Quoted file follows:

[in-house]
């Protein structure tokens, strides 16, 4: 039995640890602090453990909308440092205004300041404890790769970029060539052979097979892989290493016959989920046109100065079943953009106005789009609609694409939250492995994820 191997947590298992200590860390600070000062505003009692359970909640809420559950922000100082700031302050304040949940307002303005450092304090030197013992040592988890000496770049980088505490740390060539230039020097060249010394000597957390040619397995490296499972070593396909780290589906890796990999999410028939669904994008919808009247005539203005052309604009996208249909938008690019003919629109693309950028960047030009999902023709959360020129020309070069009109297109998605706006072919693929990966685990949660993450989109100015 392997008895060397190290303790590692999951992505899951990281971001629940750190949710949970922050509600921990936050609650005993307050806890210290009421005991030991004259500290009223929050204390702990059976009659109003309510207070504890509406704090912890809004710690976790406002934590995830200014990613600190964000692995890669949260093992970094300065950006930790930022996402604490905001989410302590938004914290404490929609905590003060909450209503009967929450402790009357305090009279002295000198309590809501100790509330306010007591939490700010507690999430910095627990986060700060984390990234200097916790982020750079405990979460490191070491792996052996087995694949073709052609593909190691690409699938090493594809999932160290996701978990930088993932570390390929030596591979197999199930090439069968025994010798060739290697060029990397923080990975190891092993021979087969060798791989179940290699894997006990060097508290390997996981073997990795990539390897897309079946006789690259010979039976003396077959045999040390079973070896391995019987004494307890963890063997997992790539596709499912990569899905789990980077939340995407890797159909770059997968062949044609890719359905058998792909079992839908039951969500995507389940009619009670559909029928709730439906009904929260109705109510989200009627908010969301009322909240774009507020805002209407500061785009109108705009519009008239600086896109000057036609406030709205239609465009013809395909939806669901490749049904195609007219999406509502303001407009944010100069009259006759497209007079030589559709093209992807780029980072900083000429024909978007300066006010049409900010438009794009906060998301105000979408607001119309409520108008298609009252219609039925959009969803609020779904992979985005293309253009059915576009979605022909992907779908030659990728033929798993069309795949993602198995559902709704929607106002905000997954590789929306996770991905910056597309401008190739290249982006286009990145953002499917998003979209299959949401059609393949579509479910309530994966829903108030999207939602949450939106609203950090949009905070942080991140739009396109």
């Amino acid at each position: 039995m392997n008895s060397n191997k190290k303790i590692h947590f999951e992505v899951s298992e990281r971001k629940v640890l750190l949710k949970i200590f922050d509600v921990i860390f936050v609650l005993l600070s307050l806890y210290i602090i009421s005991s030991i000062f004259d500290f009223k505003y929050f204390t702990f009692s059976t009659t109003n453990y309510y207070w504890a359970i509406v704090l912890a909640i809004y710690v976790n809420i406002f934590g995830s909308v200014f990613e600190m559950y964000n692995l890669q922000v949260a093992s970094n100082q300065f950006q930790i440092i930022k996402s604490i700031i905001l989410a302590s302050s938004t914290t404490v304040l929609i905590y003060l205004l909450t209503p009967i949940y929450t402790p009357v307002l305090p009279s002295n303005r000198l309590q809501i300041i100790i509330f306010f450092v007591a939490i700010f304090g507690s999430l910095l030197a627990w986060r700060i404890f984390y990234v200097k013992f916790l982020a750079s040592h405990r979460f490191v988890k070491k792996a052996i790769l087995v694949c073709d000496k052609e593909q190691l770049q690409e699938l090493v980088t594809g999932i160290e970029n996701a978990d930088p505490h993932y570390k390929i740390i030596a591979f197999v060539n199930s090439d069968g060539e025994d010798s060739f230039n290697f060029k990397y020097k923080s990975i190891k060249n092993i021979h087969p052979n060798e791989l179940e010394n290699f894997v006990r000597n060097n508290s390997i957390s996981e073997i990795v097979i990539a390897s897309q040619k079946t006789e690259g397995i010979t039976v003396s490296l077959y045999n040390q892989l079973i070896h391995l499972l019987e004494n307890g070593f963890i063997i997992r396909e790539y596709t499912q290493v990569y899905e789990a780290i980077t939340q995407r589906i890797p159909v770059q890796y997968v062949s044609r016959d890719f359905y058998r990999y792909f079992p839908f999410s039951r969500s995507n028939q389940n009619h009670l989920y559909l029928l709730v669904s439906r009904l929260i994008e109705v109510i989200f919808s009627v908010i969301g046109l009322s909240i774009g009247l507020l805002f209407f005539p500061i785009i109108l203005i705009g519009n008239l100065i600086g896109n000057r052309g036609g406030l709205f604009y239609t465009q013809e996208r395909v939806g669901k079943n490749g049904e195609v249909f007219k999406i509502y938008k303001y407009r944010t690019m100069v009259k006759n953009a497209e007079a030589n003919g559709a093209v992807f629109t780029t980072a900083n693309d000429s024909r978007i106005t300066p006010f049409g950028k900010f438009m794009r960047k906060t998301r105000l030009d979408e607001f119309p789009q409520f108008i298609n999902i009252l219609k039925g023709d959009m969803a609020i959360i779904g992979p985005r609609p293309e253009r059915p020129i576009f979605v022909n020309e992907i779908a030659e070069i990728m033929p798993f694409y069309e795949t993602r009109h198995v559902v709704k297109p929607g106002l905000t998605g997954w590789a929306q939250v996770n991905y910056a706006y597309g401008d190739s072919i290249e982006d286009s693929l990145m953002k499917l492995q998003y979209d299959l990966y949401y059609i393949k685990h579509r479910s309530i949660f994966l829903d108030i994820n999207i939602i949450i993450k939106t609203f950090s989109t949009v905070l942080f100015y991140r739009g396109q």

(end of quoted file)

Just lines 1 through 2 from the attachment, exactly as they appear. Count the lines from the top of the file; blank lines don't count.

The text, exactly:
[in-house]
């Protein structure tokens, strides 16, 4: 039995640890602090453990909308440092205004300041404890790769970029060539052979097979892989290493016959989920046109100065079943953009106005789009609609694409939250492995994820 191997947590298992200590860390600070000062505003009692359970909640809420559950922000100082700031302050304040949940307002303005450092304090030197013992040592988890000496770049980088505490740390060539230039020097060249010394000597957390040619397995490296499972070593396909780290589906890796990999999410028939669904994008919808009247005539203005052309604009996208249909938008690019003919629109693309950028960047030009999902023709959360020129020309070069009109297109998605706006072919693929990966685990949660993450989109100015 392997008895060397190290303790590692999951992505899951990281971001629940750190949710949970922050509600921990936050609650005993307050806890210290009421005991030991004259500290009223929050204390702990059976009659109003309510207070504890509406704090912890809004710690976790406002934590995830200014990613600190964000692995890669949260093992970094300065950006930790930022996402604490905001989410302590938004914290404490929609905590003060909450209503009967929450402790009357305090009279002295000198309590809501100790509330306010007591939490700010507690999430910095627990986060700060984390990234200097916790982020750079405990979460490191070491792996052996087995694949073709052609593909190691690409699938090493594809999932160290996701978990930088993932570390390929030596591979197999199930090439069968025994010798060739290697060029990397923080990975190891092993021979087969060798791989179940290699894997006990060097508290390997996981073997990795990539390897897309079946006789690259010979039976003396077959045999040390079973070896391995019987004494307890963890063997997992790539596709499912990569899905789990980077939340995407890797159909770059997968062949044609890719359905058998792909079992839908039951969500995507389940009619009670559909029928709730439906009904929260109705109510989200009627908010969301009322909240774009507020805002209407500061785009109108705009519009008239600086896109000057036609406030709205239609465009013809395909939806669901490749049904195609007219999406509502303001407009944010100069009259006759497209007079030589559709093209992807780029980072900083000429024909978007300066006010049409900010438009794009906060998301105000979408607001119309409520108008298609009252219609039925959009969803609020779904992979985005293309253009059915576009979605022909992907779908030659990728033929798993069309795949993602198995559902709704929607106002905000997954590789929306996770991905910056597309401008190739290249982006286009990145953002499917998003979209299959949401059609393949579509479910309530994966829903108030999207939602949450939106609203950090949009905070942080991140739009396109």